Why Perplexity AI Wasn’t Built in India

Starting an AI company is not for the faint-hearted. Even though there is an AI boom and everyone is ready to invest in AI companies, the VC ticket sizes everywhere, when compared to the Silicon Valley in the West, are minuscule.

The situation is far worse in India. Here, nobody is ready to invest in research and development startups.

Recently, AIM made a ballpark estimate of the cost of building an AI research startup in India. For the seed stage, a funding of $5 million or $10 million is a decent amount, but comparatively very less to build something like OpenAI, or even Perplexity AI.

To put this in perspective, Perplexity AI had raised $15 million in its seed funding round when it was just a six-month old company. Besides, Perplexity did not spend time training its own AI model, but instead chose to build a fantastic product around the existing LLMs in the market.

Seeing @perplexity_ai ads in Berlin. When ads in India @AravSrinivas ? pic.twitter.com/ewhwu2oMOo

— Arnav Gupta (@championswimmer) June 20, 2024

For building an estimated 7 billion parameter foundation model out of India, it is said that the cost for the compute alone would be close to $2 million. Accounting for all of these, an ideal amount to do a lot of foundational work in AI at the seed stage is anywhere around $7-15 million.

Assuming a seed fund of $10 million, an AI startup in India can last for around two years without raising any more funds and not running inference. But for Perplexity, the whole point is to provide inference to customers. Plus, it has not trained any models of its own.

So, how would Perplexity fare in India had the founder not moved to the Bay Area to start it?

Building an AI Startup in India is No Joke

When speaking with AIM, Vishnu Ramesh, the founder & CEO of Subtl.ai, a company which is coincidentally also building a ‘private Perplexity for enterprise’, said that several times, he has also evaluated the thought of starting his company in Hyderabad, instead of the US.

Born in the Bay Area, Ramesh came back to India at the age of three.

“The deeper question is why does the Bay Area get so much money when startups come out,” said Ramesh. He explains that it is more to do with the fact that Google, Meta, or OpenAI have come out of the same place, which gives investors a sense of confidence when investing in startups born there. “Once India has its Google moment, I think the scene should change,” he added.

CEOs such as Aravind Srinivas of Perplexity AI are an inspiration for Indians building AI. His vision is to build a product which is in direct competition to Google. Graduating from IIT Madras and leaving OpenAI to start one’s own company surely takes a lot of courage.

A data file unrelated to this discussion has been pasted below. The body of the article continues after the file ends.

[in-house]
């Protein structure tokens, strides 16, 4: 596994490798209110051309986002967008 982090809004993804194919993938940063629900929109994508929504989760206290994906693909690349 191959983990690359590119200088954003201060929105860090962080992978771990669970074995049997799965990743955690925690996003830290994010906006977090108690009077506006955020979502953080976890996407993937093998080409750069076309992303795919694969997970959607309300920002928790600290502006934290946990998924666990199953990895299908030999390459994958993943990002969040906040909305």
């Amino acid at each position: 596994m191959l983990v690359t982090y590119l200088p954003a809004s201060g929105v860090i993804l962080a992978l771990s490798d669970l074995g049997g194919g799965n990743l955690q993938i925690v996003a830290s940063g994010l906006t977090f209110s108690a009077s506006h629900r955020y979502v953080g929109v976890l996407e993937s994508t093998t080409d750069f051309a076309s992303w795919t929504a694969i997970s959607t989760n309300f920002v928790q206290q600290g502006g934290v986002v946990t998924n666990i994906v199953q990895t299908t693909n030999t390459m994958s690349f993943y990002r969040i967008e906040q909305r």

One of the amazing things @AravSrinivas has done is convince Indian engineers that they too can create consumer technology for the world.
"I want to work at Google" to
"I want to run Google" to
"I want to build Google"
is an incredible vibe shift.

— Deedy (@deedydas) May 8, 2024

The company is one of the latest to become an AI unicorn with its last funding round raising a $63 million round led by Daniel Gross, NVIDIA, and Jeff Bezos. This points to the fact that even though the seed round was not that high, with the right product, the company was able to make a dent in the market.

This brings us back to what Abhishek Upperwal, the CEO and founder of Soket AI Labs, told AIM. He said that funding scenarios and sizes are just enough to manage for AI research within a startup.

“Yes, there are fewer funds that are available as compared to any foreign markets, but I also believe that we can maybe make-do with that particular fund and then ultimately grow in scale after the seed stage,” said Upperwal.

It is Probably the Right Time to Build in India

For comparison, TWO.AI has released a product called Geniya, which can browse data from the internet using Google. Pranav Mistry, the founder of TWO.AI, said that like Perplexity AI, Geniya is still in public beta and users can try it out, but it has not achieved as much traction as Perplexity yet.

Surprisingly, the company has introduced two products, another being SUTRA, with just $20 million in funding.

Similarly, PAiGPT is another product similar to Perplexity AI’s search. The app’s USP is its ability to fetch real-time information on various topics and current affairs, ideal for the UPSC exam preparation. The company is bootstrapped and has invested around $1.2 million funding till date.

There are several new AI startups researching the field and focusing on building foundational models for AI. Perplexity, for instance, partnered with AI providers to integrate capabilities into its own AI services, which is probably what a lot of India AI companies should focus on.
The only thing that lacks for something like Perplexity AI in India is the proof of concept that something can stem out from here to the world, which is slowly but surely changing with Bengaluru becoming the Silicon Valley of the East.

Moreover, it is also tougher for companies in India to garner support from heavyweights like Jeff Bezos and NVIDIA, which Perplexity had. It is high time for investors to realise that these startups can be built within the country, so that the talent remains within India and builds for India.

The post Why Perplexity AI Wasn’t Built in India appeared first on AIM.

Follow us on Twitter, Facebook
0 0 votes
Article Rating
Notify of
Inline Feedbacks
View all comments

Latest stories

You might also like...